Design Dissection: Foetus, Limb

Published on July 30th, 2009 in: Art, Current Faves, Issues |

By Ann Clarke

For a discussion of the music on Limb, please read Less Lee’ Moore’s review here.

For a discussion of the Foetus NYC documentary, please read Less Lee Moore’s review here.

Since I have reviewed the musical works of JG Thirlwell on more than one occasion (as well as interviewed the man himself), I am officially burned out from the praise that I’ve given his musical merits. Sorry JGT, I can’t think of any more ways to say that your music “kicks ass!” That only really points to an audio preference and not much more. . . and I can only expound upon those ideas so much!

However, there is one area that I do have some expertise in, and that’s Graphic Design, specifically, product packaging and production. I have two professional Graphic Design degrees—plus a work history solely in that field—and as far as the design and production part of it, well. . . that’s how I keep a roof over my head, and my refrigerator full. So with that said, here are my insights, more or less a companion piece to Less Lee’s musical observations.

limb booklet
Photo from

First off, I would like to say… if you are planning to download Limb. . . Fuck You! For fuck’s sake. . . buy the goddamned thing! Listening to the mp3s is fine and dandy if you actually own the CD and you’ve added the tracks to your favorite mp3 player or whatever. Yes, the music itself is fabulous, but if you skimp on the actual tangible object, you are truly missing out! In addition to not getting the Foetus: NYC DVD, you are also forgoing the pleasure of getting limited edition prints of some really stellar fine art!

Secondly, from a technical standpoint, this is something worth delving into! Thirlwell actually designed the visual accompaniment himself, with some technical help from Heung-Heung Chin (who is a well established Graphic Designer in her own right). As a combined effort, the results are particularly stunning, and from a production standpoint, probably a very expensive project to finance! If they stuck to CMYK it may have been slightly more cost effective, but if that vibrant red is a spot color, I know that was definitely an up-charge. The paper stock has an aqueous glossy coat, and the latest printing technologies out there are equipped to handle it at a decent rate, but when you get into the area of spot-varnishes or special paper stock that is textured, that’s when the costs add up.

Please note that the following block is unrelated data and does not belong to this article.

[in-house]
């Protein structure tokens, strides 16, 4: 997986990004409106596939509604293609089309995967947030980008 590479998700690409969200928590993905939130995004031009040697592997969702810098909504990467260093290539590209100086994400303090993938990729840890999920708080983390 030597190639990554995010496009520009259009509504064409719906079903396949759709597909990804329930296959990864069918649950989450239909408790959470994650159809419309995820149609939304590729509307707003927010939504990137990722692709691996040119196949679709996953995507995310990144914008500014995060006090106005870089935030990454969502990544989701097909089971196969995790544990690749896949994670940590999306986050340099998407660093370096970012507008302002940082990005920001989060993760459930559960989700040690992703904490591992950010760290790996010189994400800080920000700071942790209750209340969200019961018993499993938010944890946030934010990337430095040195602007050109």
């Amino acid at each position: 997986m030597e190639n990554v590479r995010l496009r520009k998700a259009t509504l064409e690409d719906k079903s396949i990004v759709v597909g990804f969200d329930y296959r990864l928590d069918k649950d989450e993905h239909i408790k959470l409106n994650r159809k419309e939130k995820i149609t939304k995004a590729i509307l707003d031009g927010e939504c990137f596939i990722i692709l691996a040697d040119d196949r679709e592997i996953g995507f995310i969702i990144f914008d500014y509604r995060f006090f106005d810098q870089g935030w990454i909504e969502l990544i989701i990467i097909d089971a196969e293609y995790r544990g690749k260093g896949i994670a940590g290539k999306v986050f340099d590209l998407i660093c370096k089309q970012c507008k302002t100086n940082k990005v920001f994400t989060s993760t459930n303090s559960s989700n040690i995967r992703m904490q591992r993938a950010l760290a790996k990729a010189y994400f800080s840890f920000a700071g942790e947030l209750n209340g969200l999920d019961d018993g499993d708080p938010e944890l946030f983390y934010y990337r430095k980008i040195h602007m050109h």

The inner packaging has neither of the above (which it doesn’t need; it’s effective as is), but what it does have is volume. The booklet is 48 pages long (on double sided paper stock) and each page has its own identity. It’s like having a hand-held gallery! Also, the packaging itself has a protective outer sleeve that has even more artwork! By inspecting this sleeve, it seems to have been accomplished by an industry method known as Pressure Sensitivity, which is basically higher quality UV flexo/screen combination printing and is conformable to whatever surface needed, with seamless transparency. In this case, it was a heavier plastic material… and this process does not come cheap!

Finally, from an aesthetic perspective, this is pleasing to the eye! This isn’t some slapped together shit that was put together by an intern at Sony who doesn’t care about how it looks because they’re too busy doing the work of a paid employee (and not getting the credit). There are some clear-cut visual homages to artistic movements for which JGT has a fondness, ranging from Op-Art, Pop Art, Minimalism, Futurism, De Stijl, Russian Constructivism, Subtraction, Pop Culture Iconography, and Hieroglyphics. This collection of visual influences were all executed using JGT’s familiar color palette of red, black, white, and grey. . . which brings this package into the already established Corporate Continuity of prior JGT works.

The only criticism I will offer (from a typographical stance) is that the very informative red text—in a four-page spread towards the end of the inner booklet— does not read well over the grey color fields. It’s hard to read, but it’s also hard to print! From a technical standpoint, it does not “trap” well, nor does it have good contrast. The text is very small, but decently laid out in a nice sans-serif typeface (it looks like Futura to me), but could benefit from some fine-tuning with the kerning and tracking. In the future, JGT should consider not using red text on grey, because it’s ineffective. However, the rest of the package as a whole is extremely well done, and if the music itself doesn’t motivate you to buy this, hopefully my endorsement of the art will.

Foetus, Limb is only available via the Shop.


The Venture Bros., The Music Of JG Thirlwell, Popshifter May/June 2009 issue

JG Thirlwell’s Best Of 2008 List, Popshifter January/February 2009 issue

Crushing The Mold: An Interview With JG Thirlwell, Popshifter March/April 2008 issue

One Response to “Design Dissection: Foetus, Limb

  1. Rev. Syung Myung Me:
    August 1st, 2009 at 2:07 pm

    This is a cool article as well — I’d love to see a full dissection of JGT’s entire ouevre. (Uh, if Less Lee doesn’t want to run such a thing, Kittysneezes would… but then again, Less Lee’s not INSANE, so I assume she’d be all over that…8) Really — ANY Foetus album pretty much falls into the category of “Fuck you if you download: BUY for the art”. Dude’s a genius.

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